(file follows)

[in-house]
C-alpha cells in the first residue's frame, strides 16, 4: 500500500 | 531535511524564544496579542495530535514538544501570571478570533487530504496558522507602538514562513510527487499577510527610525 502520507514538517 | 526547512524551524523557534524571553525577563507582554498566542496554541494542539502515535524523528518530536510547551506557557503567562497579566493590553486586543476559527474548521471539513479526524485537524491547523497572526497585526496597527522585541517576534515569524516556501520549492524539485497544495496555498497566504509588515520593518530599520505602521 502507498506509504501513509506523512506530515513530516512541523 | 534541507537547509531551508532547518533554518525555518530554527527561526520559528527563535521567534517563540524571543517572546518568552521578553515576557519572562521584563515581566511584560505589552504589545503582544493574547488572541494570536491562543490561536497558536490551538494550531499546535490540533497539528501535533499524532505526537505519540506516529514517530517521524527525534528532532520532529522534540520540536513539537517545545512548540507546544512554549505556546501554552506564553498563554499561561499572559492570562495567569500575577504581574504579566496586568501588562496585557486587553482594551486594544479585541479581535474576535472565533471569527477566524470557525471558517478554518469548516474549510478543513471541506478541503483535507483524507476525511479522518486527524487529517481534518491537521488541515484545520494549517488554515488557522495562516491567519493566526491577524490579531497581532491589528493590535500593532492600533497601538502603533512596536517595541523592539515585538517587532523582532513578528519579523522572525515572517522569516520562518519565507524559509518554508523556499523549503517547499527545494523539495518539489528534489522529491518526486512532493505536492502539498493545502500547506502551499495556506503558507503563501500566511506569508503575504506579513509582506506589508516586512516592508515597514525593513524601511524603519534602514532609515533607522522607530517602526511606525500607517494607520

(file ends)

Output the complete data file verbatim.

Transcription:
[in-house]
C-alpha cells in the first residue's frame, strides 16, 4: 500500500 | 531535511524564544496579542495530535514538544501570571478570533487530504496558522507602538514562513510527487499577510527610525 502520507514538517 | 526547512524551524523557534524571553525577563507582554498566542496554541494542539502515535524523528518530536510547551506557557503567562497579566493590553486586543476559527474548521471539513479526524485537524491547523497572526497585526496597527522585541517576534515569524516556501520549492524539485497544495496555498497566504509588515520593518530599520505602521 502507498506509504501513509506523512506530515513530516512541523 | 534541507537547509531551508532547518533554518525555518530554527527561526520559528527563535521567534517563540524571543517572546518568552521578553515576557519572562521584563515581566511584560505589552504589545503582544493574547488572541494570536491562543490561536497558536490551538494550531499546535490540533497539528501535533499524532505526537505519540506516529514517530517521524527525534528532532520532529522534540520540536513539537517545545512548540507546544512554549505556546501554552506564553498563554499561561499572559492570562495567569500575577504581574504579566496586568501588562496585557486587553482594551486594544479585541479581535474576535472565533471569527477566524470557525471558517478554518469548516474549510478543513471541506478541503483535507483524507476525511479522518486527524487529517481534518491537521488541515484545520494549517488554515488557522495562516491567519493566526491577524490579531497581532491589528493590535500593532492600533497601538502603533512596536517595541523592539515585538517587532523582532513578528519579523522572525515572517522569516520562518519565507524559509518554508523556499523549503517547499527545494523539495518539489528534489522529491518526486512532493505536492502539498493545502500547506502551499495556506503558507503563501500566511506569508503575504506579513509582506506589508516586512516592508515597514525593513524601511524603519534602514532609515533607522522607530517602526511606525500607517494607520